Innovative therapies are changing radiation treatment

August 2, 2019

Dr. Elaine Wai is a radiation oncologist and head of the radiation therapy department at BC Cancer – Victoria. She has been treating patients with breast and lung cancer, lymphoma and myeloma since 2001. 

Dr. Wai plays an active role in clinical research. Some of her studies have been directly funded through BC Cancer Foundation donors and she is motivated by the opportunity to expand the program and options available for patients. Here are her views on the future of innovative therapies.

Our patients face many challenges through their cancer journey. Some of the greatest challenges our patients face are to accept and understand their diagnosis and what it means to them, to get through the treatments and side effects, and then to learn to live well with a history of cancer.

As oncologists, we want to be there for our patients as they face such a difficult time in their life, to help them live well and to have options for them.

Treatments have changed a lot in my time. In radiation oncology, there have been huge advances in computing power and technology. We can deliver more efficient and effective treatments with fewer side effects.

Today, radiation therapy is curative in a number of cancers; for instance cervix, head and neck, early lung, and prostate cancers. Approximately half of the treatments we provide are curative; we’re now even seeing patients with metastatic disease live for years.


In thinking about innovative therapies and where we are going, we have new technology, including new imaging, which allows us to see the tumour better when we are mapping out the treatment. We can locate the cancer in a more precise way and shape the radiation beams to target cancers better. These techniques also spare more surrounding tissues, allowing us to deliver a much higher dose to the person’s cancer.

The most exciting innovative therapy in radiation is stereotactic ablative radiotherapy (SABR). The difference between SABR and routine radiation therapy is that it is much more precise, the doses are much higher and the patients receive fewer treatments.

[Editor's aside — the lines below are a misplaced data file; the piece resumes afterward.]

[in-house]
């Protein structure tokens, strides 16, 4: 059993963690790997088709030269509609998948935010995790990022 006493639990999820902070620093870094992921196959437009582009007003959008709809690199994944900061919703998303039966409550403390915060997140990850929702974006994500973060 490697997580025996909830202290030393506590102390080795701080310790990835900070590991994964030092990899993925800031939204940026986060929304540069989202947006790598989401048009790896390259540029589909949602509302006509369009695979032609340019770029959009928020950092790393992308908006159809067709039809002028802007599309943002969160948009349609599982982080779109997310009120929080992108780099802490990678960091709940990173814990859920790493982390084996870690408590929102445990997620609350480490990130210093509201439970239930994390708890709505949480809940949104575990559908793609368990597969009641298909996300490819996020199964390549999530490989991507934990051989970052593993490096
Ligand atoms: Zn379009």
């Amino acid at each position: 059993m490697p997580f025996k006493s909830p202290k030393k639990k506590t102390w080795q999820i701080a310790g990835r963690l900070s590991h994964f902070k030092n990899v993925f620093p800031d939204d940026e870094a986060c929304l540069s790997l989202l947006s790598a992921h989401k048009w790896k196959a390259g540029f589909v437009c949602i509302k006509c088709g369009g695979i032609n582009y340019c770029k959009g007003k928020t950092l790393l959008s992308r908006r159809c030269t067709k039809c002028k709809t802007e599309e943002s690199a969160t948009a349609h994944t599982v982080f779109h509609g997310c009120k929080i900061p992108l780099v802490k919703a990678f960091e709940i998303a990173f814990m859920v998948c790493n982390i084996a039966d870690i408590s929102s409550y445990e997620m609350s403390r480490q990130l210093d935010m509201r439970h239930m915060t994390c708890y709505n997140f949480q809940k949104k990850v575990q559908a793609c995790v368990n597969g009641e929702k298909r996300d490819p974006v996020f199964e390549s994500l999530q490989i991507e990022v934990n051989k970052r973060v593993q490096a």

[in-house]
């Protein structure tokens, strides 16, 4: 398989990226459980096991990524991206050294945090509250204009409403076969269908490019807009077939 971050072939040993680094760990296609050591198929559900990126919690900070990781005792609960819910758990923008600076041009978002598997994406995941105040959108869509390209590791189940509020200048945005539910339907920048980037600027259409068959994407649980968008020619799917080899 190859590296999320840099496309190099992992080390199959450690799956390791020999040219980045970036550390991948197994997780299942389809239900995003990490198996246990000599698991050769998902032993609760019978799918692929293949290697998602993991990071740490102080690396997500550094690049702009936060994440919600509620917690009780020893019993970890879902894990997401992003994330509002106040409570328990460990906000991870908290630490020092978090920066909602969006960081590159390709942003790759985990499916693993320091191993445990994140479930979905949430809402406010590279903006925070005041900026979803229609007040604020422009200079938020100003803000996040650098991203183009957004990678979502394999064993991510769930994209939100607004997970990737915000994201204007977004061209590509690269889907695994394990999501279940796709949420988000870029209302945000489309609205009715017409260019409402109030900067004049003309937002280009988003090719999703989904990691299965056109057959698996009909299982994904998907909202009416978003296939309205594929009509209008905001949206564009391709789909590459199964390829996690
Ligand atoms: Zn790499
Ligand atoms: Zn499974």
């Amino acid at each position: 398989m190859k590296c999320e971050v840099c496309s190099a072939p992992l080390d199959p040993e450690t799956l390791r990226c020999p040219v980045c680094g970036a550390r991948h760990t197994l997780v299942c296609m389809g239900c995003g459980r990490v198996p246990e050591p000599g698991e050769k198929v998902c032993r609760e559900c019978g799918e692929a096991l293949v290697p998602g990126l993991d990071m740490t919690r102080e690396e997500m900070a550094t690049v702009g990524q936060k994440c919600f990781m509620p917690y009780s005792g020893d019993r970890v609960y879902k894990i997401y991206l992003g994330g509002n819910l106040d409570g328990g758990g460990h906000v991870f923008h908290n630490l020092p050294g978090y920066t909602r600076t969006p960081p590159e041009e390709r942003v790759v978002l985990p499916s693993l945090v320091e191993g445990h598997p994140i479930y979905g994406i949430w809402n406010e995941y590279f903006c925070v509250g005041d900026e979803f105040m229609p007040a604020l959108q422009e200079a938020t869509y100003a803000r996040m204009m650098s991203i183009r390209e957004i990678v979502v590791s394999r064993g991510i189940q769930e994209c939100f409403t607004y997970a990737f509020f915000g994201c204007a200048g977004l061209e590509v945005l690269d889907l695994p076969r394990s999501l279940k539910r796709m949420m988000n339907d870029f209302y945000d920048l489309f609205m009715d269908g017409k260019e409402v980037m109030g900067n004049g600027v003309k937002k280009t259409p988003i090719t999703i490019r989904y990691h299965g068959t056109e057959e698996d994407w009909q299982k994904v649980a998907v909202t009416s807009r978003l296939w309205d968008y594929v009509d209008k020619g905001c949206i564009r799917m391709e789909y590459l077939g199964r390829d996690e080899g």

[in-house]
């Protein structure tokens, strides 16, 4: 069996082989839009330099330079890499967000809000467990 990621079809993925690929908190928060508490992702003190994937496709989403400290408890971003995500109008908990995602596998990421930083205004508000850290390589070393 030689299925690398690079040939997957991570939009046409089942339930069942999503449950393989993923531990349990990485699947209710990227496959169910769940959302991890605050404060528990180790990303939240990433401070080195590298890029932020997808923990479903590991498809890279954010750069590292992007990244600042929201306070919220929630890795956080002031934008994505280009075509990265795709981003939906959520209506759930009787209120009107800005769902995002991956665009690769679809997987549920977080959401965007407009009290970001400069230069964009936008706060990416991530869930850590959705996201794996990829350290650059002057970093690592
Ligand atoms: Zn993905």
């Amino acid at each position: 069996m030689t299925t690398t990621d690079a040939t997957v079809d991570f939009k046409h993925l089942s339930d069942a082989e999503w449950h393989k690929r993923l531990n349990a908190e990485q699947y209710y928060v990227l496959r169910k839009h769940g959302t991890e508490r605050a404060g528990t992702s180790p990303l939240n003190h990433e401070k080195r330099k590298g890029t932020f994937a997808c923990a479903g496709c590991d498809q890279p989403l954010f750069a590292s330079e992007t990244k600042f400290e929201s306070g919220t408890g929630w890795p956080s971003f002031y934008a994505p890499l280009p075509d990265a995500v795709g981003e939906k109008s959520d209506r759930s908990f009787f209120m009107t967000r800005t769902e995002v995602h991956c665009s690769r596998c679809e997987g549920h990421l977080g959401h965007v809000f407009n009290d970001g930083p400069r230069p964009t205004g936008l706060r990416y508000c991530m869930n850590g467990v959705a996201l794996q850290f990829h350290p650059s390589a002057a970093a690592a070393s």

We know that in some cancers SABR works even better than regular radiation and the patient’s visits are dramatically reduced.


An example where SABR has made a significant difference is for patients with early lung cancer. Previously we were treating patients every day over four-six weeks, on average they would receive 20 treatments. Now, they come every other day for a week, receiving only 4 treatments.

When we look at the results, the control of the cancer is much better.

For our patients who are travelling from across Vancouver Island to access their care, this dramatic reduction in the number of treatments has made a huge difference from an emotional and general health standpoint and, in many cases, from a financial perspective.

SABR is now a routine treatment for patients with certain types of brain and early lung cancers, now we are trying to identify who else should receive this type of treatment, and in what particular situations.


In prostate cancer, a group of BC Cancer oncologists developed a SABR trial for patients with moderate risk prostate cancer. Donors were instrumental in funding the study, which is giving our patients access to leading edge treatment and has allowed us to develop expertise in delivering this innovative radiotherapy in Victoria.

Patient participants receive 5 high dose SABR treatments as opposed to the standard 35. We think that this treatment will be as effective as or better than the standard treatment, and will also reduce travel and possibly side effects.

Another innovative therapy is using SABR for patients with a small amount of cancer that has spread (oligometastatic disease). With the right equipment and technology we can deliver high dose radiotherapy to one or two new spots, and get rid of the cancer cells in that area. While not curative, this type of treatment appears to be helpful in the long term as people are having a long time before needing another treatment option. We’d like to further study this approach to gain a better idea of who exactly will benefit.


It’s important to advance the science of cancer to give us answers of how to better treat patients, and how to minimize side effects. Clinical research also gives patients access to new therapies, it gives them more choice.

Conducting clinical research at BC Cancer – Victoria improves the overall quality of care as it encourages a culture of people asking questions and trying to answer them!

BC Cancer Foundation is actively raising funds to advance Innovative Therapies at BC Cancer – Victoria and help save more lives. Learn more here.